Don’t Bother Trying, You’ll Never Have An Obituary More Legendary Than This Old Bro
Two things about George O’Donnell’s obituary make me very sad. The first thing is that a man as legendary as George has left this earth. The second is that I never got a chance to meet or drink with George before punching his ticket to the eternal at the age of 87.
Let’s marvel in awe at the legend that was George.
George O’Donnell died at his home in McKinleyville, California on May 12, 2016 at the age of 86. He left behind gallons of bourbon, vodka and gin that we have no idea what to do with as we are all sober. He was self-indulgent, kind and curious, fond of jokes and unexplainable phenomenon. He believed in UFOs and liked to contemplate the vastness of the universe. He was very proud of the dysfunctional family he left behind.
George grew up as an only child, well loved and spoiled by James and Louise Becker O’Donnell in Rochester, New York. Born on July 9, 1929, he had a thoroughly Irish Catholic upbringing, attending St Augustine grammar school and St Thomas Aquinas High School. His mother envisioned the priesthood for him, but George left Maryknoll Seminary when he discerned his true calling of loving the ladies. He learned drafting at St. John Fisher College. He was proud of his service in the Korean conflict, serving in the rank of first lieutenant.
George’s employment history was unusual. Shocking his conservative parents, he moved his young wife Geri and infant daughter Kathleen all the way from New York to California in 1955 with no job prospects. The car broke down at the Grand Canyon, but they ran into helpful strangers who towed them to Los Angeles. His eternal optimism bore fruit as he talked his way into work as an engineer, working for Litton, RCA and Hughes Aircraft. He didn’t much care for the work but loved the long boozy lunches with coworkers. Despite fairly steady employment through which he supported not only his family but enormous partying habits, he believed that a nine-to-five job was for the unimaginative and dreamt of becoming a professional gambler. He stayed married to Geri for a record thirteen years, long enough to have five girls to whom he imparted his “take the road less traveled” philosophy. His good looks, joy de vivre, dancing skills and love of beautiful women led him on many romantic adventures and two more tries at marriage until he realized he was better off single and friendly. Tiring of the limitations of regular work, he tried his hand at many different things including sales, gambling, used cars, gambling, and Amway. He strongly believed in the power of positive thinking and used it to successfully buy and sell real estate in San Diego for many years. He loved the horse races and was twice victorious in his life long quest to hit a Pick 6. He remained close to his Catholic roots and attended Mary Star of the Sea in La Jolla, and Saint Mary’s in Arcata.
As proof of his continual luck, George was able to live for nearly 18 years at the fabulous League House in La Jolla, in a stunning studio apartment with a view of the ocean. There he found kindred spirits and a mutual love of shenanigans. He was known for his twice weekly showings of his favorite movies, repetition being his strong point.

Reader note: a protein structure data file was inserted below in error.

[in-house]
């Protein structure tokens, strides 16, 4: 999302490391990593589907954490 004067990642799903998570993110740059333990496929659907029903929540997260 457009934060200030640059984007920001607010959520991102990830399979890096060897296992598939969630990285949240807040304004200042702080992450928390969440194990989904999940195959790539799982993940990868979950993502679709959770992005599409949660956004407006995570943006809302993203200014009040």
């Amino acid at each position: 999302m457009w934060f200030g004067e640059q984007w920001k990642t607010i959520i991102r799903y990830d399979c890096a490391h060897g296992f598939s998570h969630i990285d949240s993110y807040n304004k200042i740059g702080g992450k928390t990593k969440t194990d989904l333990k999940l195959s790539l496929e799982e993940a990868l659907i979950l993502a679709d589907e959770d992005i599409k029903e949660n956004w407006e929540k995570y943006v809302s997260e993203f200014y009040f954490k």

Moving to McKinleyville to live with his daughter, he continued a consistent routine of washing down his morning vitamins with screwdrivers, starting on martinis at noon and finishing each evening with Manhattans. He called his friend Mickey almost daily to bet on a game. He loved football, the Padres, chocolate, Amy’s toaster pops, Sidney Sheldon novels, tabloids, game shows, the Playboy channel, and Lifetime Movie Network. His fondness for John Wayne movies was surpassed only by his love of fried chicken and reruns of Johnny Carson. His favorite show, Deal or No Deal, combined his major life interests of beautiful women and gambling. George was enthusiastic about bridge and played for many years with the La Jolla Bridge Club and more recently with Sequoia Bridge Club in Eureka. Whenever possible he enjoyed playing blackjack in our local casinos. He passed on his skill as a keeper of treasures and horse race handicapper.
George is survived by his daughters Sheila Kircher (Rick) of McKinleyville, Maureen (Bill) Stapleton of New Lebanon, Ohio, Eileen (Greg) Gapko of Draper, Utah; his grandchildren Melinda Whitney, Sean Traverse, Amber Meyer, Aster Meyer, Shannon Lightner, Michael Swort, William Stapleton, Victoria Stapleton, Sarah Star, Amy Slimp, Stephanie Meese, Michon Lee; his great grandchildren Cody Heyen, Brandon Heyen, William Kirkland, Sean Kirkland, Elijah Swort, Hayden Faulkner, Jimmie Slimp, Seth Meese, Owen Meese, A’lias Morgan, and by many nieces and nephews and lifelong friends.
He was preceded in death by his parents, brother Will, and daughters Kathleen and Sharon.
A funeral mass is scheduled for May 26 at 10 am at St Mary’s in Arcata. Cremation is underway and George’s ashes will remain with family until we figure out what to do with them.
Tremendous heartfelt thanks go to the staff of Eureka VA clinic, Humboldt Caregivers, and Hospice of Humboldt. The care providers at these organizations deserve medals for dealing with the cantankerous with skill and grace.
It would be very fitting if people had a drink of their favorite beverage to celebrate George’s passing.
And that’s how you drop a mic with an obituary.
[via Lost Coast Outpost]